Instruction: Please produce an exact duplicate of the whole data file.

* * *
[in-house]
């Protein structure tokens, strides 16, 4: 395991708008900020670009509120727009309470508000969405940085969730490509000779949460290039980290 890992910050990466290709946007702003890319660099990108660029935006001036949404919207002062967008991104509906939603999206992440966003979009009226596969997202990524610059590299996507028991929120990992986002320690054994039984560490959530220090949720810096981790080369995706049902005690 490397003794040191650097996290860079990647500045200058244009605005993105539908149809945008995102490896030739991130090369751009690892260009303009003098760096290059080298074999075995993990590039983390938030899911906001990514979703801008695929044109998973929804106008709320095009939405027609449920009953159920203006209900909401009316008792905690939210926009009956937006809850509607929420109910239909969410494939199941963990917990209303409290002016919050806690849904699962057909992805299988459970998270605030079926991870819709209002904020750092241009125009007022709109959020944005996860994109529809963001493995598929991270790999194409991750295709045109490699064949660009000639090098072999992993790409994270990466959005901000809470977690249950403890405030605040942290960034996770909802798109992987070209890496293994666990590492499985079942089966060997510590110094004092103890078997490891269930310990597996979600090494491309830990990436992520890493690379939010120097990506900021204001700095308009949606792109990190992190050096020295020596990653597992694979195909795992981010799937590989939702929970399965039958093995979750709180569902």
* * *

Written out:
[in-house]
């Protein structure tokens, strides 16, 4: 395991708008900020670009509120727009309470508000969405940085969730490509000779949460290039980290 890992910050990466290709946007702003890319660099990108660029935006001036949404919207002062967008991104509906939603999206992440966003979009009226596969997202990524610059590299996507028991929120990992986002320690054994039984560490959530220090949720810096981790080369995706049902005690 490397003794040191650097996290860079990647500045200058244009605005993105539908149809945008995102490896030739991130090369751009690892260009303009003098760096290059080298074999075995993990590039983390938030899911906001990514979703801008695929044109998973929804106008709320095009939405027609449920009953159920203006209900909401009316008792905690939210926009009956937006809850509607929420109910239909969410494939199941963990917990209303409290002016919050806690849904699962057909992805299988459970998270605030079926991870819709209002904020750092241009125009007022709109959020944005996860994109529809963001493995598929991270790999194409991750295709045109490699064949660009000639090098072999992993790409994270990466959005901000809470977690249950403890405030605040942290960034996770909802798109992987070209890496293994666990590492499985079942089966060997510590110094004092103890078997490891269930310990597996979600090494491309830990990436992520890493690379939010120097990506900021204001700095308009949606792109990190992190050096020295020596990653597992694979195909795992981010799937590989939702929970399965039958093995979750709180569902």